“We were going to be studying water resources and water needs in the areas we serve,” he said. “We just feel that the main thing needed right now is the great relief effort” that is under way. “We don’t think we could get through Port-au-Prince with all the deaths. With the death of the archbishop (Joseph Serge Miot), people are in grief and we can’t proceed with the projects.”

Fr. Canavera said he was happy that a national collection was to be taken up in parishes last weekend for Haiti. “We need to work through established means and Catholic Relief Services has been, is and will be in Haiti” to provide relief.

Dr. Jack Hale, a Green Bay obstetrician, is a founding member of Friends of Haiti. Since 2000, he has made about 18 trips to Haiti. “The poverty and the lack of medical care is a big thing,” he said about the challenges there. “I think we’re making a small improvement in the areas that we’re serving. There’s a little less desperation because they know we’re coming back and I really think there’s a small improvement.”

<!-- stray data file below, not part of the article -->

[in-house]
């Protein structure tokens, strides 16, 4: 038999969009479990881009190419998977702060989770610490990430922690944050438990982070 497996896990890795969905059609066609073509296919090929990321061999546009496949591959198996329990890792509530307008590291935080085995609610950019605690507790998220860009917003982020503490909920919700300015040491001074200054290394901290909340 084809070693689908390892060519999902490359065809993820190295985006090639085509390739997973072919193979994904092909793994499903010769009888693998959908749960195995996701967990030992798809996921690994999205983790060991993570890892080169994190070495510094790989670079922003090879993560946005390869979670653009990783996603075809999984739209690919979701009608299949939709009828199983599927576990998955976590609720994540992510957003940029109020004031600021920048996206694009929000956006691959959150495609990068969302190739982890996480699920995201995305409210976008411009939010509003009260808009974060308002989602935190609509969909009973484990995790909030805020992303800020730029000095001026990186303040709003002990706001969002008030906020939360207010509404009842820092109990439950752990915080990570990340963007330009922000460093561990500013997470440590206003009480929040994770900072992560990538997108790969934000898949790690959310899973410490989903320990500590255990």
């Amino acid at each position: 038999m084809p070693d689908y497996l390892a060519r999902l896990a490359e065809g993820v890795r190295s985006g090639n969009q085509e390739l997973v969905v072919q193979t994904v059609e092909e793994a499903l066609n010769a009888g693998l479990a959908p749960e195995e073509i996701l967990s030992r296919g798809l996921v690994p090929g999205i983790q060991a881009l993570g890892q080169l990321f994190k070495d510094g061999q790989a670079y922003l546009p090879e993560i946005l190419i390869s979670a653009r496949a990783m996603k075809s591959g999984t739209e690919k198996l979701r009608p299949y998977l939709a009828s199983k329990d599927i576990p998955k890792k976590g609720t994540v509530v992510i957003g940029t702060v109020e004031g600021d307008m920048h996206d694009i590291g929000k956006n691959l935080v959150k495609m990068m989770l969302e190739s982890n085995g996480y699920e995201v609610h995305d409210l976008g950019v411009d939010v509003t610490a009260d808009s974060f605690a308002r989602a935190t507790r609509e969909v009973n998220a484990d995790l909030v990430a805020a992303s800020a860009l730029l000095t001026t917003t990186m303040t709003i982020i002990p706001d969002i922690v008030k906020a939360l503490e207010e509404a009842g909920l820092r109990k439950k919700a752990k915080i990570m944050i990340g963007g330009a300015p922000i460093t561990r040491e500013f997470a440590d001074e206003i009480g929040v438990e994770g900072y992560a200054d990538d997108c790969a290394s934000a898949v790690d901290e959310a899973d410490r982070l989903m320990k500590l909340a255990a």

Hale said seeing the damage in Port-au-Prince “is pretty amazing. And pretty sad because the people don’t have anything at all and now they have even less. They don’t even have a roof over their heads, which is something we can’t comprehend.”

He fears that a food shortage and lack of medical care will lead to deaths by starvation and dehydration.

Hale, who last traveled to Haiti in October 2009, hopes to lead a five-day surgical trip to Haiti with four other medical doctors in March. It will be the group’s first surgical trip and he expects them to perform procedures such as hernias and hysterectomies.

“We finally found a place where we could do surgery, so we organized a surgical trip,” he said. “That’s in about seven weeks, so hopefully we can go. Our medical trip will be in April, which will be 12 weeks from now. … We fly into Port-au-Prince, but the areas we serve, they are further north and east, where the damage wasn’t as severe.”